Furthermore, the increased burden on the resources of the California judicial system would have a devastating impact on an already overwhelmed system. By way of example, this office currently represents approximately six hundred (600) associations. If every collection action for an amount of less than $5,000 on which this office has initiated a non-judicial foreclosure was to become a lawsuit, the courts in the jurisdictions in which we represent associations would face the prospect of approximately one thousand (1,000) new lawsuits. When that number is multiplied by the approximately thirty thousand (30,000) common interest developments in California, one gets a sense of the volume of lawsuits which could potentially be filed. To say nothing of the subsequent impact and burden on programs such as the court ordered mandatory mediation programs. Such a situation would be, practically speaking, unworkable.

As of the date of writing this article, a proposed amendment to AB 2289 has been drafted and discussed by representatives of various interested entities. Although the proposed amendment eliminates the $5,000 monetary threshold, it imposes additional obligations on associations prior to initiating the collection process. The text of the proposed amendment was not available as of the date this article was written, however, this is a hot button issue of vital importance to the successful operation of common interest developments which we will diligently monitor. Stay tuned for updates in future newsletters. If you would like to get involved and voice your opinion on this matter, feel free to contact your legislator. You can find your representatives by zip code at the following site:


Assembly Bill 2417 (AB2417), also pending before the California legislature, modifies the language of California Civil Code Section 1363.05, as that section pertains to adjournment of an open meeting to executive session. Under existing law, any member of an association may attend meetings of the board of directors except when the board adjourns to executive session to consider litigation, member discipline, personnel matters, or matters relating to the formation of contracts with third parties. If AB 2417 is enacted, discussion regarding the formation of contracts with third parties, such as landscape maintenance or security, would be held in meetings open to the membership. Speculating as to the rationale advanced to support this amendment, it could be argued that by holding these discussion in open meetings, the membership has a greater opportunity to provide input on the quality of service provided by an association’s current vendors, and the way in which the association spends the homeowners assessments. By being able to communicate their questions or concerns with respect to the association’s current or potential vendors, homeowners would feel more involved in the day to day operation of the association thereby negating the common homeowner complaint that “the Board does not communicate with the homeowners on how they spend our money.”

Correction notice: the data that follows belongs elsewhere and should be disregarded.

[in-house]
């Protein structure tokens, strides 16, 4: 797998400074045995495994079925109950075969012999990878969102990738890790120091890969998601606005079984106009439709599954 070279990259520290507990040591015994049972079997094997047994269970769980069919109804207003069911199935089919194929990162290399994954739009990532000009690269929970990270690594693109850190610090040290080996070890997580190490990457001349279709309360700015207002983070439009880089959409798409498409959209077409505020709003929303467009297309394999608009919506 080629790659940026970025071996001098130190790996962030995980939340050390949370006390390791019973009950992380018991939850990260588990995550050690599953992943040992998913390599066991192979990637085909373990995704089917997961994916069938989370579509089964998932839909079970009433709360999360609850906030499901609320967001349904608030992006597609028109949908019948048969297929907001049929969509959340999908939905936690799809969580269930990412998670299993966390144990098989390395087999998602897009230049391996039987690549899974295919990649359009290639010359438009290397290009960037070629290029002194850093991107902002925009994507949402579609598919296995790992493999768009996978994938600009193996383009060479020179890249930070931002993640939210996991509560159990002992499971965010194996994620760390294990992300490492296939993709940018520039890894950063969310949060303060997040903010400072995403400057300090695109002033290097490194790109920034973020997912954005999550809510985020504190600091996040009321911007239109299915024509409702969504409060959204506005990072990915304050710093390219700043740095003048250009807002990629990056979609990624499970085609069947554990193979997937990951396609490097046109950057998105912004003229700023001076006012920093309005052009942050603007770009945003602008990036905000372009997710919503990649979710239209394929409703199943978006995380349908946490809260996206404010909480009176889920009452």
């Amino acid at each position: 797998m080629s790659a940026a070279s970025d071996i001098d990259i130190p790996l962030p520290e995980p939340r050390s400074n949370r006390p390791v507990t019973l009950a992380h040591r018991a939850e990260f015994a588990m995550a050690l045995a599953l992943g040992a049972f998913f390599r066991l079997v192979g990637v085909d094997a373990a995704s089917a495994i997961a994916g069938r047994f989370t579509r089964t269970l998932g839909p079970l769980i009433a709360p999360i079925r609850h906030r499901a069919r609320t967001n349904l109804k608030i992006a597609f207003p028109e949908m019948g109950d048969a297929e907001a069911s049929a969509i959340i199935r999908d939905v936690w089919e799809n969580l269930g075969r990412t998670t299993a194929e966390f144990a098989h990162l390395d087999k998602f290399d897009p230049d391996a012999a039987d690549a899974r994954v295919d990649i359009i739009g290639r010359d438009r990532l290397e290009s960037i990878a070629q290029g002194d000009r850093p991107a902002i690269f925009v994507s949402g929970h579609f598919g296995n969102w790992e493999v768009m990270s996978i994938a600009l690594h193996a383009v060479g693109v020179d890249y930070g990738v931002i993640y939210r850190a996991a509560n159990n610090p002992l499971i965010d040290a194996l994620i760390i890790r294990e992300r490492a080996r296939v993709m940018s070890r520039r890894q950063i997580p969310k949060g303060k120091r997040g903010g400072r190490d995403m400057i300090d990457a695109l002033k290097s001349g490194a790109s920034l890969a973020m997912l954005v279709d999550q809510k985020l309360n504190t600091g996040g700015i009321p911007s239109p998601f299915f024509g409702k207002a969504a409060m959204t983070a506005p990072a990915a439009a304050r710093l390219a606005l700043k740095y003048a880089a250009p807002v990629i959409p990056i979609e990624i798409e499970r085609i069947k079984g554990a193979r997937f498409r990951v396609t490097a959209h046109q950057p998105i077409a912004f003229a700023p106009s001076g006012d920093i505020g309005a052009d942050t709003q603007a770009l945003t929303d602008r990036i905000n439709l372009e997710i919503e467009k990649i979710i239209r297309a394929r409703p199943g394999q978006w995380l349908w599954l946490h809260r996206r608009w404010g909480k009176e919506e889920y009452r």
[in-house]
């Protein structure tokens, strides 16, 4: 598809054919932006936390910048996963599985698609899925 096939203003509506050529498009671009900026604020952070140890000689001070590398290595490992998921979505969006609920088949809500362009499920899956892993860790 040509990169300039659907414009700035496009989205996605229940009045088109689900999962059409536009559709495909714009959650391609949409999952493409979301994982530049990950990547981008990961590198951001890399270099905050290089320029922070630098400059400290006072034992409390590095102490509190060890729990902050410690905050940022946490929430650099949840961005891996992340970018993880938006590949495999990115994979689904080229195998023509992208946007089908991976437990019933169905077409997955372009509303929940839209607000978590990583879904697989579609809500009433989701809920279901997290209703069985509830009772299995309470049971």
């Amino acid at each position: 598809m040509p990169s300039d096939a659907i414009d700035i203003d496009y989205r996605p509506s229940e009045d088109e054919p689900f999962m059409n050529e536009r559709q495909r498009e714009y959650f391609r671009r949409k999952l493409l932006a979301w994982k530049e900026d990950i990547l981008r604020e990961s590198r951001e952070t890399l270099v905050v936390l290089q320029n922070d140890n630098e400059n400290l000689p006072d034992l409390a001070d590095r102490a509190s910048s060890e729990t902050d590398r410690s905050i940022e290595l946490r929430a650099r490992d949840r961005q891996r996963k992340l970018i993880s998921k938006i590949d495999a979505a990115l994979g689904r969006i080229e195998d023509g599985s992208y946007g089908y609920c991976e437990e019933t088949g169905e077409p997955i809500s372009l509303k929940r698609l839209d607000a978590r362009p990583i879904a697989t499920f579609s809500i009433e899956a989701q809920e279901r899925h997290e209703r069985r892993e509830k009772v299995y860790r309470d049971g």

This is dangerous territory, however, because it may effectively negate the Board’s authority to conduct the business and affairs of the association. It is similar to electing a president of the United States, but forcing the president to conduct business at a town hall meeting after all citizens voice their concerns. It would be difficult and time consuming to conduct business in this fashion.

Conversely, holding discussions on formation of third party contracts in open session may result in a chilling effect on the free flow of information during the contract negotiations, as such negotiations are generally kept confidential to ensure that competitive bids are received. If vendors are informed of the amount and terms of their competitor’s bids, they simply need to undercut those bids, rather than provide the association with their best price, in order to win the contract. Thus, the association may be deprived of the benefit of a competitive, confidential bidding process.

These discussions also have the potential to become a new source of tension within the community, in that an association simply cannot please all of the people all of the time. Invariably factions will develop between those members who desire to spend more for a more comprehensive service, verses those owners who are more economy minded. While the ultimate decision as to who to contract with would remain with the Board under this Bill, this may be small consolation in the face of a contentious debate on who should clean the association’s pools. Again, stay tuned for developments on this proposed legislation.